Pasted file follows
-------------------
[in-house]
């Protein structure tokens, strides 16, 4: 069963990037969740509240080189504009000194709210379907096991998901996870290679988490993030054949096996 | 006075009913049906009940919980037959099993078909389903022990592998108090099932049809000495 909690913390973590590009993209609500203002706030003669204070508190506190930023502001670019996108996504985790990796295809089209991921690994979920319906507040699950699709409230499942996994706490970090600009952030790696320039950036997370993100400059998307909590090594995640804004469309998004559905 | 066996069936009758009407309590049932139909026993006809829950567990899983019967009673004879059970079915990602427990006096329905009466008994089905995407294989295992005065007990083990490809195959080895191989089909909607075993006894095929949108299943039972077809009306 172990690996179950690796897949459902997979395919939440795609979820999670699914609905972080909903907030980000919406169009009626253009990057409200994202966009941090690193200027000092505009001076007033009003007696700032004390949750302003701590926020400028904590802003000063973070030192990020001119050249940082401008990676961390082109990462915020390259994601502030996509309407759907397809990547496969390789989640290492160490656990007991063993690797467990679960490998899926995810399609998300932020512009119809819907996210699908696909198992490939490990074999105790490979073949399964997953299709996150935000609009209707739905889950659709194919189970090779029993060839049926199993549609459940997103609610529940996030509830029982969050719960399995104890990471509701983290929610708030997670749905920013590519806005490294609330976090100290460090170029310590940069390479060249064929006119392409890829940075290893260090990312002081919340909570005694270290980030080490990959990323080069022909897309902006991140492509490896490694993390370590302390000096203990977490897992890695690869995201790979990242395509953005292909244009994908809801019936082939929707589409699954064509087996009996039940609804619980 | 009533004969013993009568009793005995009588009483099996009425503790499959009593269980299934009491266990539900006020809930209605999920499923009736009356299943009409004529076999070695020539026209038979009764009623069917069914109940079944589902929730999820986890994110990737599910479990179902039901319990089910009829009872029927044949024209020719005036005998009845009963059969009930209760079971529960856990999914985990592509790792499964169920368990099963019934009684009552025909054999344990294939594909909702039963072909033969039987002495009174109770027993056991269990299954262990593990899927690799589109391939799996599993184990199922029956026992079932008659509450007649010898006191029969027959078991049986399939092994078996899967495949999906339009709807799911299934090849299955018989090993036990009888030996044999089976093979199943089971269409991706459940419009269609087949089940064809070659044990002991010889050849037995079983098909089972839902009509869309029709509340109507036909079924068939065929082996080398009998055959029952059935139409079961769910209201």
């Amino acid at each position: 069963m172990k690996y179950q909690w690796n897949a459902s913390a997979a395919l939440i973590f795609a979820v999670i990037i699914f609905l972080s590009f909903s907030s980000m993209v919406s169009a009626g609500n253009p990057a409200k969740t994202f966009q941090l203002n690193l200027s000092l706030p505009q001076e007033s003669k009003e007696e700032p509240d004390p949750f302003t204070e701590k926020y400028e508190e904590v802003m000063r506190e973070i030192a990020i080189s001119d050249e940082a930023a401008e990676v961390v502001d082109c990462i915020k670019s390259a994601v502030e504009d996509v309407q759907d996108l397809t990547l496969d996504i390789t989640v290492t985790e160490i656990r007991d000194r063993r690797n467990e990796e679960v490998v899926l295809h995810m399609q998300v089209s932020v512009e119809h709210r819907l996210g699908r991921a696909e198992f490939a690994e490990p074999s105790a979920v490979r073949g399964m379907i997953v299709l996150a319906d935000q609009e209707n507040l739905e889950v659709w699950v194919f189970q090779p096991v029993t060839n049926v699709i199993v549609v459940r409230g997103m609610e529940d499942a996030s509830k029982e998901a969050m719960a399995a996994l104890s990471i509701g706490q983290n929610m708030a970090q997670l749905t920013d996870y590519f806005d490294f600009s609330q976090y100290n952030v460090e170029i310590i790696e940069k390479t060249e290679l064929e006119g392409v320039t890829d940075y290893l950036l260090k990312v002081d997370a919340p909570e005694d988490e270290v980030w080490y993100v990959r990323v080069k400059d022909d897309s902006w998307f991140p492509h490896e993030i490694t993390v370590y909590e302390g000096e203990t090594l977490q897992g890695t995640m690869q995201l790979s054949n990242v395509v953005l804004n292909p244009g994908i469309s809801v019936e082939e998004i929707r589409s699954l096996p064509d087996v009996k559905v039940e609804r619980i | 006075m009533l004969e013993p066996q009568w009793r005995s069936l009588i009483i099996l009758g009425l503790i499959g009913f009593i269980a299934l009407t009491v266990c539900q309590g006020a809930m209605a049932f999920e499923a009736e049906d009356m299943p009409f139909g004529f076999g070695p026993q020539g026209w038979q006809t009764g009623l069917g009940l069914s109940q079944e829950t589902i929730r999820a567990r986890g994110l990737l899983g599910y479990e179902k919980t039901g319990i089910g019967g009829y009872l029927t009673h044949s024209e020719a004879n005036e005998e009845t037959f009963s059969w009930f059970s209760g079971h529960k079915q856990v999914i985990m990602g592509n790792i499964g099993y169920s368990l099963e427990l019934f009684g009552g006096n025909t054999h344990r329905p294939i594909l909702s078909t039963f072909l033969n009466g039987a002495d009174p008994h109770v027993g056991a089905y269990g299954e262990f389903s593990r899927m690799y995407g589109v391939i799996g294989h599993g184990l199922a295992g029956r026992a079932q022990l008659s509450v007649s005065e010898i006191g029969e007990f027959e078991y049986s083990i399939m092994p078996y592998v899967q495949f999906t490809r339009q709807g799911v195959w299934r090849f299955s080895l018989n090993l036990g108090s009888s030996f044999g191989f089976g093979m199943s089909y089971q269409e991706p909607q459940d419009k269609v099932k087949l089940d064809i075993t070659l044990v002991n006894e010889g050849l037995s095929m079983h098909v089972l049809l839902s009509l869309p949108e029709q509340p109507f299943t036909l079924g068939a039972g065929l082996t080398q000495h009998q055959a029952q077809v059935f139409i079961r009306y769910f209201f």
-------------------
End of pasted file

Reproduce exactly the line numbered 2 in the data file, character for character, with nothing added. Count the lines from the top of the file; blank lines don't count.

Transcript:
């Protein structure tokens, strides 16, 4: 069963990037969740509240080189504009000194709210379907096991998901996870290679988490993030054949096996 | 006075009913049906009940919980037959099993078909389903022990592998108090099932049809000495 909690913390973590590009993209609500203002706030003669204070508190506190930023502001670019996108996504985790990796295809089209991921690994979920319906507040699950699709409230499942996994706490970090600009952030790696320039950036997370993100400059998307909590090594995640804004469309998004559905 | 066996069936009758009407309590049932139909026993006809829950567990899983019967009673004879059970079915990602427990006096329905009466008994089905995407294989295992005065007990083990490809195959080895191989089909909607075993006894095929949108299943039972077809009306 172990690996179950690796897949459902997979395919939440795609979820999670699914609905972080909903907030980000919406169009009626253009990057409200994202966009941090690193200027000092505009001076007033009003007696700032004390949750302003701590926020400028904590802003000063973070030192990020001119050249940082401008990676961390082109990462915020390259994601502030996509309407759907397809990547496969390789989640290492160490656990007991063993690797467990679960490998899926995810399609998300932020512009119809819907996210699908696909198992490939490990074999105790490979073949399964997953299709996150935000609009209707739905889950659709194919189970090779029993060839049926199993549609459940997103609610529940996030509830029982969050719960399995104890990471509701983290929610708030997670749905920013590519806005490294609330976090100290460090170029310590940069390479060249064929006119392409890829940075290893260090990312002081919340909570005694270290980030080490990959990323080069022909897309902006991140492509490896490694993390370590302390000096203990977490897992890695690869995201790979990242395509953005292909244009994908809801019936082939929707589409699954064509087996009996039940609804619980 | 009533004969013993009568009793005995009588009483099996009425503790499959009593269980299934009491266990539900006020809930209605999920499923009736009356299943009409004529076999070695020539026209038979009764009623069917069914109940079944589902929730999820986890994110990737599910479990179902039901319990089910009829009872029927044949024209020719005036005998009845009963059969009930209760079971529960856990999914985990592509790792499964169920368990099963019934009684009552025909054999344990294939594909909702039963072909033969039987002495009174109770027993056991269990299954262990593990899927690799589109391939799996599993184990199922029956026992079932008659509450007649010898006191029969027959078991049986399939092994078996899967495949999906339009709807799911299934090849299955018989090993036990009888030996044999089976093979199943089971269409991706459940419009269609087949089940064809070659044990002991010889050849037995079983098909089972839902009509869309029709509340109507036909079924068939065929082996080398009998055959029952059935139409079961769910209201």